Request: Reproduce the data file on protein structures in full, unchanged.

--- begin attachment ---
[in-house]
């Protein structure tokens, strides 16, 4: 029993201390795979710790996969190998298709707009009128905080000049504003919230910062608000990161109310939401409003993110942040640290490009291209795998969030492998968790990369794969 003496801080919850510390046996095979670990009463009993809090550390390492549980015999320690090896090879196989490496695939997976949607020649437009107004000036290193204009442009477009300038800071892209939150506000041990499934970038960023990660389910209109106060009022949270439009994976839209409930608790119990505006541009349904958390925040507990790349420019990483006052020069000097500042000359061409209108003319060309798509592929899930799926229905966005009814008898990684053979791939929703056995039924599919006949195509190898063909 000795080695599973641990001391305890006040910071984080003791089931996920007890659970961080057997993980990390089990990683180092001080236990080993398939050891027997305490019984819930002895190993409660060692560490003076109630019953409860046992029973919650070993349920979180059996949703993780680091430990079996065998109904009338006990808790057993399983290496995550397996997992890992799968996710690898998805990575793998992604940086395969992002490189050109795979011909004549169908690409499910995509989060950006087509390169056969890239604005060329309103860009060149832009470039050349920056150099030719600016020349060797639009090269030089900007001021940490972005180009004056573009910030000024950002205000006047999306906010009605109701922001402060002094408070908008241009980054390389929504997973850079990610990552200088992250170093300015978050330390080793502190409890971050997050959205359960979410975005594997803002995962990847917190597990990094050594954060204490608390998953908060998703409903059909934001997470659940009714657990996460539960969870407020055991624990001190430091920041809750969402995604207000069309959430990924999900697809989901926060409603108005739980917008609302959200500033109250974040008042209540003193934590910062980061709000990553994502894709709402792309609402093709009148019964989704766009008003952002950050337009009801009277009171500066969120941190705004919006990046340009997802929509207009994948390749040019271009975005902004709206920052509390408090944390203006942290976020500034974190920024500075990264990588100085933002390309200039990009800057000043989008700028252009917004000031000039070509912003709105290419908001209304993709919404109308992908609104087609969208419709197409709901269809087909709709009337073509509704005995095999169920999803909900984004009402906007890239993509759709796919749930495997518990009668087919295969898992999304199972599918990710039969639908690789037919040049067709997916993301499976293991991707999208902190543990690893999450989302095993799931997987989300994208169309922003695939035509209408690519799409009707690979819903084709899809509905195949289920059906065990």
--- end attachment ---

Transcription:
[in-house]
């Protein structure tokens, strides 16, 4: 029993201390795979710790996969190998298709707009009128905080000049504003919230910062608000990161109310939401409003993110942040640290490009291209795998969030492998968790990369794969 003496801080919850510390046996095979670990009463009993809090550390390492549980015999320690090896090879196989490496695939997976949607020649437009107004000036290193204009442009477009300038800071892209939150506000041990499934970038960023990660389910209109106060009022949270439009994976839209409930608790119990505006541009349904958390925040507990790349420019990483006052020069000097500042000359061409209108003319060309798509592929899930799926229905966005009814008898990684053979791939929703056995039924599919006949195509190898063909 000795080695599973641990001391305890006040910071984080003791089931996920007890659970961080057997993980990390089990990683180092001080236990080993398939050891027997305490019984819930002895190993409660060692560490003076109630019953409860046992029973919650070993349920979180059996949703993780680091430990079996065998109904009338006990808790057993399983290496995550397996997992890992799968996710690898998805990575793998992604940086395969992002490189050109795979011909004549169908690409499910995509989060950006087509390169056969890239604005060329309103860009060149832009470039050349920056150099030719600016020349060797639009090269030089900007001021940490972005180009004056573009910030000024950002205000006047999306906010009605109701922001402060002094408070908008241009980054390389929504997973850079990610990552200088992250170093300015978050330390080793502190409890971050997050959205359960979410975005594997803002995962990847917190597990990094050594954060204490608390998953908060998703409903059909934001997470659940009714657990996460539960969870407020055991624990001190430091920041809750969402995604207000069309959430990924999900697809989901926060409603108005739980917008609302959200500033109250974040008042209540003193934590910062980061709000990553994502894709709402792309609402093709009148019964989704766009008003952002950050337009009801009277009171500066969120941190705004919006990046340009997802929509207009994948390749040019271009975005902004709206920052509390408090944390203006942290976020500034974190920024500075990264990588100085933002390309200039990009800057000043989008700028252009917004000031000039070509912003709105290419908001209304993709919404109308992908609104087609969208419709197409709901269809087909709709009337073509509704005995095999169920999803909900984004009402906007890239993509759709796919749930495997518990009668087919295969898992999304199972599918990710039969639908690789037919040049067709997916993301499976293991991707999208902190543990690893999450989302095993799931997987989300994208169309922003695939035509209408690519799409009707690979819903084709899809509905195949289920059906065990």